Pieris is a genus of seven species of shrubs in the family Ericaceae, native to mountain regions of eastern and southern Asia, eastern North America and Cuba, known commonly as andromedas or fetterbushes. They are commonly grown as ornamental plants, valued for year-round interest due to bright red new growth in early spring, chains of small, white flowers in mid-spring, and buds that remain on the plant through the winter. Numerous cultivars have been selected for different spring foliage colour. They grow best in a shady spot, sheltered from drying, winter winds.
They are broad-leaved evergreen shrubs growing to 1-6 m tall. The leaves are spirally arranged, often appearing to be in whorls at the end of each shoot with bare stretches of shoot below; they are lanceolate-ovate, 2-10 cm long and 1-3.5 cm broad, leathery textured, and with an entire or serrated margin. The young leaves in spring are typically brightly coloured. The flowers are bell-shaped, 5-15 mm long, white or pink, and arranged in racemes 5-12 cm long. The fruit is a woody capsule which splits into five sections to release the numerous small seeds.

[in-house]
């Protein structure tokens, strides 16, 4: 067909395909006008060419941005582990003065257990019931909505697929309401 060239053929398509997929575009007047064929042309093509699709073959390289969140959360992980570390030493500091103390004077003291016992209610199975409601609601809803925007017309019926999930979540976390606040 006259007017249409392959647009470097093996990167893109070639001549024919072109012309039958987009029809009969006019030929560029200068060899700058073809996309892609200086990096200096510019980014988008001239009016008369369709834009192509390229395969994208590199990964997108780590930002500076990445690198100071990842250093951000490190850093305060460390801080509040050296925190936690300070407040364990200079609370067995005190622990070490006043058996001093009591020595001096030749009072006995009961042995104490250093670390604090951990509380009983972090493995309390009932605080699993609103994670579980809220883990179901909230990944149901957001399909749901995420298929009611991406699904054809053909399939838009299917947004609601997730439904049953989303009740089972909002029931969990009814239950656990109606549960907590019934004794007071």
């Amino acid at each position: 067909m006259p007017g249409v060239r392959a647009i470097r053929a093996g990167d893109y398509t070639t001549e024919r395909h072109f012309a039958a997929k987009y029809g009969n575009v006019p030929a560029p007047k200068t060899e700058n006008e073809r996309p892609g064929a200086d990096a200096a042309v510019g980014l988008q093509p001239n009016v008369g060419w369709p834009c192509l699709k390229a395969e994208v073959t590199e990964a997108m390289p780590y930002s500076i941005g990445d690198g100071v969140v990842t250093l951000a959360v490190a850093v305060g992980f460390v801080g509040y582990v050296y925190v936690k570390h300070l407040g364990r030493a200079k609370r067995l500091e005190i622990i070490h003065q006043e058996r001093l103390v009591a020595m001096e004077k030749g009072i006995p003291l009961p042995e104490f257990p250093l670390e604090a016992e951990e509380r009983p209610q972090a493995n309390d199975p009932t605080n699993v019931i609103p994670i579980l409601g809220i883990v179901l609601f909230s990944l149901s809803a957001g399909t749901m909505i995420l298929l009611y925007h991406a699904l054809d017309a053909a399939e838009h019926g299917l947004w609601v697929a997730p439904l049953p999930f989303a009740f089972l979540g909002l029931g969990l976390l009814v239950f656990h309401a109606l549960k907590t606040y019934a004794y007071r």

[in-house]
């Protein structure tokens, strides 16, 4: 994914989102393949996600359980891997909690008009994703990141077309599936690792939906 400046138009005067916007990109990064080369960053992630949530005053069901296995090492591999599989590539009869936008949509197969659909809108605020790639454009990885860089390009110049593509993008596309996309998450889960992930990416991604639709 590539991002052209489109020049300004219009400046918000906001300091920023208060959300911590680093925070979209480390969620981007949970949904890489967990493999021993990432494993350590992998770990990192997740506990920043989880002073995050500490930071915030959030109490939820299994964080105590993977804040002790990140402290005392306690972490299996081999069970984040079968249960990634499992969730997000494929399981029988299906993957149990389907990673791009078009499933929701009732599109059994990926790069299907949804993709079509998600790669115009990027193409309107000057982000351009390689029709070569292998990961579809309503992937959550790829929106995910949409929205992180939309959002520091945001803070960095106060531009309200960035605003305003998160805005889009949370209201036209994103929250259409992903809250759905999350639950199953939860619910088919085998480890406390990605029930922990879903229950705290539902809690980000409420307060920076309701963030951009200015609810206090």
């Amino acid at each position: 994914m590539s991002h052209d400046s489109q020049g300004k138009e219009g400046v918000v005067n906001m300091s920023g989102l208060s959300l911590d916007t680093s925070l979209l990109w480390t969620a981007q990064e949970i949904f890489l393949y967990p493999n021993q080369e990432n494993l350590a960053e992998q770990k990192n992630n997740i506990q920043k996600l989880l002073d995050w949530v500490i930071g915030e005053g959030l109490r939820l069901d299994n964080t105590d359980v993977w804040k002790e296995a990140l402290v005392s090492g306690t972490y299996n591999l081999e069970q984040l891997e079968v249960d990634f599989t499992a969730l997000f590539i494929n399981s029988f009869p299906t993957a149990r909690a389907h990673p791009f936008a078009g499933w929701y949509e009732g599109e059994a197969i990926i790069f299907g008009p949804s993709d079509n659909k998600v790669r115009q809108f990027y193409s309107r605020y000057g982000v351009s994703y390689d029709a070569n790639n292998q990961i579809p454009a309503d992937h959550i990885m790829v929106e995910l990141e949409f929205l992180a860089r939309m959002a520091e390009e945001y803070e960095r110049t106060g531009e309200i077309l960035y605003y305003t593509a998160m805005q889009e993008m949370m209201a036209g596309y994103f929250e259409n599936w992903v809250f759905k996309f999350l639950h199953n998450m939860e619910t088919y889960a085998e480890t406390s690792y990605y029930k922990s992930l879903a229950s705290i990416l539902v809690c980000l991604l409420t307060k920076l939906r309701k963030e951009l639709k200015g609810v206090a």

- Pieris cubensis (Grisebach) Small. Western Cuba.
- Pieris floribunda (Pursh ex Simms) Benth. & Hook. – Mountain Andromeda, Mountain Pieris. Eastern United States.
- Pieris formosa (Wallich) D.Don – Chinese Pieris, Himalayan Pieris. The Himalaya, southwestern China (Yunnan), northern Myanmar.
- Pieris japonica (Thunb.) D.Don ex G.Don – Japanese Andromeda. Eastern China, Japan, Taiwan.
- Pieris nana (Maxim.) Makino (syn. Arcterica nana). Japan, eastern Siberia.
- Pieris phillyreifolia (Hook.) DC. – Climbing fetterbush. Southeastern United States.
- Pieris swinhoei Hemsley - Southeastern China (Fujian, Guangdong).
Pests and Diseases
Pieris species are used as food plants by the larvae of some Lepidoptera species including The Engrailed.
- Germplasm Resources Information Network: Pieris
- Flora of China: Pieris
- Kron, K. A. & Judd, W. S. (1997). Systematics of the Lyonia Group (Andromedeae, Ericaceae) and the Use of Species as Terminals in Higher-Level Cladistic Analyses. Systematic Botany 22 (3): 479-492, abstract.
- New York Botanic Garden: Pieris cubensis